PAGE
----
A Mount Rushmore of Braves players would be these 4, website says

Stadium Talk picks four players from each MLB franchise  as the best

Sports website Stadium Talk created a "Mount Rushmore" for each MLB franchise, including the Braves.

Gutzon Borglum chose George Washington, Thomas Jefferson, Theodore Roosevelt and Abraham Lincoln for Mount Rushmore because, “from his perspective, they represented the most important events in the history of the United States.”

If you were to extend that thinking to baseball, you would have to pick four players to represent the history of each franchise. Sports website Stadium Talk decided to do just that.

Mount Rushmore of Braves players: (from left to right) Henry ‘Hank’ Aaron, Larry “Chipper” Jones, Warren Spahn and Eddie Mathews.

Credit: AJC photo illustration, rwatkins@AJC.com

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Credit: AJC photo illustration, rwatkins@AJC.com

In compiling which four from each of the 30 MLB teams would be honored, Sports Talk had one stipulation: players only. "Space is at a premium, kids. No executives, managers, coaches, broadcasters, ballgirls, batboys or mascots allowed," it wrote.

Here is the Boston/Milwaukee/Atlanta Braves foursome chosen to be immortalized on Sports Talk’s fictional Mount Rushmore:

Henry ‘Hank’ Aaron

Position: Outfielder Career: 23 seasons (1954-76) Years with Braves: 21 seasons (1954-1974) Career stats: .305 batting average, 3,771 hits, 755 home runs Stats with Braves: .310 batting average, 3,600 hits, 733 home runs World Series championships: 1 (1957)

The team recently honored the Hall of Famer with the dedication of Hank Aaron Way at the Braves new spring training facility in North Port, Florida.

“Today we get to celebrate the greatest player to ever wear a Braves uniform, Henry Louis Aaron,” chairman Terry McGuirk said as he introduced Aaron. “But for our organization, Hank is much more than a ballplayer. He’s helped guide us ever since his playing days ended. His community outreach and philanthropy has surpassed any major-league record he’s attained.”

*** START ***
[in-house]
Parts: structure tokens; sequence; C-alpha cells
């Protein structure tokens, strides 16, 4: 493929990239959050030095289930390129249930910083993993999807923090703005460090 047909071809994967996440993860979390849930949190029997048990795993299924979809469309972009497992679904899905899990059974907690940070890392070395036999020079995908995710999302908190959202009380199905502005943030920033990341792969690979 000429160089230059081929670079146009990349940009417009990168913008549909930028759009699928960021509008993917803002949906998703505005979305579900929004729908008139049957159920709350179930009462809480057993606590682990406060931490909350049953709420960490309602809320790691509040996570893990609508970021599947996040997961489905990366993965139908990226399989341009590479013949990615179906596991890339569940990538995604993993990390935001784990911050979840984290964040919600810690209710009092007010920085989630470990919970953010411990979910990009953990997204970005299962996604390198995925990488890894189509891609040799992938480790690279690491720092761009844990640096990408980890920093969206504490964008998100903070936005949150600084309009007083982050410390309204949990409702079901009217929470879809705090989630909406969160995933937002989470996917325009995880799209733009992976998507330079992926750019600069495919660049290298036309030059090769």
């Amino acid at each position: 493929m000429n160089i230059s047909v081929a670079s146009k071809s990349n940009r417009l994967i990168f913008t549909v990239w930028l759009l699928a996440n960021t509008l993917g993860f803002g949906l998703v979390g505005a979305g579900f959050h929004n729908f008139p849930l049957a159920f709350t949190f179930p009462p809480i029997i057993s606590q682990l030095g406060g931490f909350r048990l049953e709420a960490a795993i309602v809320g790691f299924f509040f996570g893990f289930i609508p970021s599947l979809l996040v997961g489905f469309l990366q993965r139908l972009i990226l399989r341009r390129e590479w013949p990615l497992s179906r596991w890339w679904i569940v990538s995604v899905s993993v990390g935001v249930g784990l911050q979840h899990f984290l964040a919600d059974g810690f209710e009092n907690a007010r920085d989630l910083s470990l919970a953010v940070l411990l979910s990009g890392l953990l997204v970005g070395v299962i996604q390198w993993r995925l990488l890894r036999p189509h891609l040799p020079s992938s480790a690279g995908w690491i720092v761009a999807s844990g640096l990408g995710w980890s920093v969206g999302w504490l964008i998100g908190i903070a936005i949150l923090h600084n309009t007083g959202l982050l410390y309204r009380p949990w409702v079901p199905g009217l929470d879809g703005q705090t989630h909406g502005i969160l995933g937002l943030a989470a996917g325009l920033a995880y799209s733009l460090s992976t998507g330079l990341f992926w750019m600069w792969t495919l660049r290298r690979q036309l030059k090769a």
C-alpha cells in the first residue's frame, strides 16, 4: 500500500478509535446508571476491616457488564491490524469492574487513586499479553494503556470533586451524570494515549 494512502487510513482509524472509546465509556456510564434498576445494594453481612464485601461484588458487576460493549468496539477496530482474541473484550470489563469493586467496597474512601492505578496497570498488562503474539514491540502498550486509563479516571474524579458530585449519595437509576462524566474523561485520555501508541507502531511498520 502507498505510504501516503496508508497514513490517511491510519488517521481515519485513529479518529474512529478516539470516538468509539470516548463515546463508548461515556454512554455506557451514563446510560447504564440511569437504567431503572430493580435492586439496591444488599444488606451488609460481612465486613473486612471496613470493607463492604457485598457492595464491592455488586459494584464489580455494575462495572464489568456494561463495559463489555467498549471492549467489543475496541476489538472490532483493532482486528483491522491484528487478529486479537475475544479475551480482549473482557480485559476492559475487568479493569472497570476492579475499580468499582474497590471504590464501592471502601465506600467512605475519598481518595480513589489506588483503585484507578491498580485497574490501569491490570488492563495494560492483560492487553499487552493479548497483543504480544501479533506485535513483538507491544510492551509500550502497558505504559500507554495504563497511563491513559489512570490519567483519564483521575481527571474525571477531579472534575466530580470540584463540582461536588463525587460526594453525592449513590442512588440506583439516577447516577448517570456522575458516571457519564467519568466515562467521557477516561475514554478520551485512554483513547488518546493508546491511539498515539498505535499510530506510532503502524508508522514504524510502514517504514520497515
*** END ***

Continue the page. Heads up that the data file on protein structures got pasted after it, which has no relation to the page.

» Relive the night Hank Aaron hit No. 715 in Atlanta

» Photos: Four decades ago, Hank Aaron became home run king with 715th homer

Larry “Chipper” Jones

Position: Third baseman Career: 19 seasons, all with Braves (1993, 1995-2012) Career stats: .303 batting average, 2,726 hits, 468 home runs World Series championships: 1 (1995)

Jones was elected to the National Baseball Hall of Fame in his first year on the ballot with 97.2-percent support from voting members of the Baseball Writers’ Association of America.

"The first overall pick of the 1996 draft out of The Bolles School in Jacksonville, Fla., Jones was the Braves' Golden Boy and became a face of the franchise for baseball's team of the '90s. He was an Atlanta sports icon whose performance, good looks and self-assured demeanor contributed to first-name fame that stretched throughout the Southeast and well beyond the Mason-Dixon Line. In New York, Chipper was 'Chippuh!' — often preceded by an expletive," the AJC wrote when Jones was elected to the Hall of Fame.

» Chipper hits for emotional cycle in Hall of Fame speech

» Photos: Chipper Jones' final season

Eddie Mathews

Position: Third baseman Career: 17 seasons (1952-68) Years with Braves: 15 seasons (1952-66) Career stats: .271 batting average, 2,315 hits, 512 home runs Stats with Braves: .273 batting average, 2,201 hits, 493 home runs World Series championships: 1 (1957)

The Hall of Famer is the only player in franchise history to play for the Braves in Boston, Milwaukee and Atlanta. He averaged more than 30 home runs per year in his career, and holds club records for RBIs in a season since 1900 (135) and career walks (1,444). He was an All-Star nine times and played in three World Series.

Warren Spahn

Position: Pitcher Career: 21 seasons (1942, 1946-65) Years with Braves: 20 seasons (1942, 1946-64) Career stats: 750 games, 363 wins, 245 losses, 3.09 ERA Stats with Braves: 714 games, 356 wins, 229 losses, 3.05 ERA World Series championships: 1 (1957)

No left-handed pitcher has more wins than Spahn, who is fifth of all pitchers with 363 victories. He won 20 or more games, a National League-record, 13 times. He led the NL in wins eight times and complete games nine times, both major-league records. He was an All-Star 14 times, won the 1957 Cy Young award and threw two no-hitters.

Stadium Talk admits Pitchers Greg Maddux and Phil Niekro deserve a spot on the monument, but couldn’t replace any of the aforementioned players.

“Mad Dog and Knucksie deserve better,” it wrote, “but this is one tough crowd.”

What do you think? Would you pick these four, or would you replace one of them?

You can read which players Stadium Talk picked from other franchises here.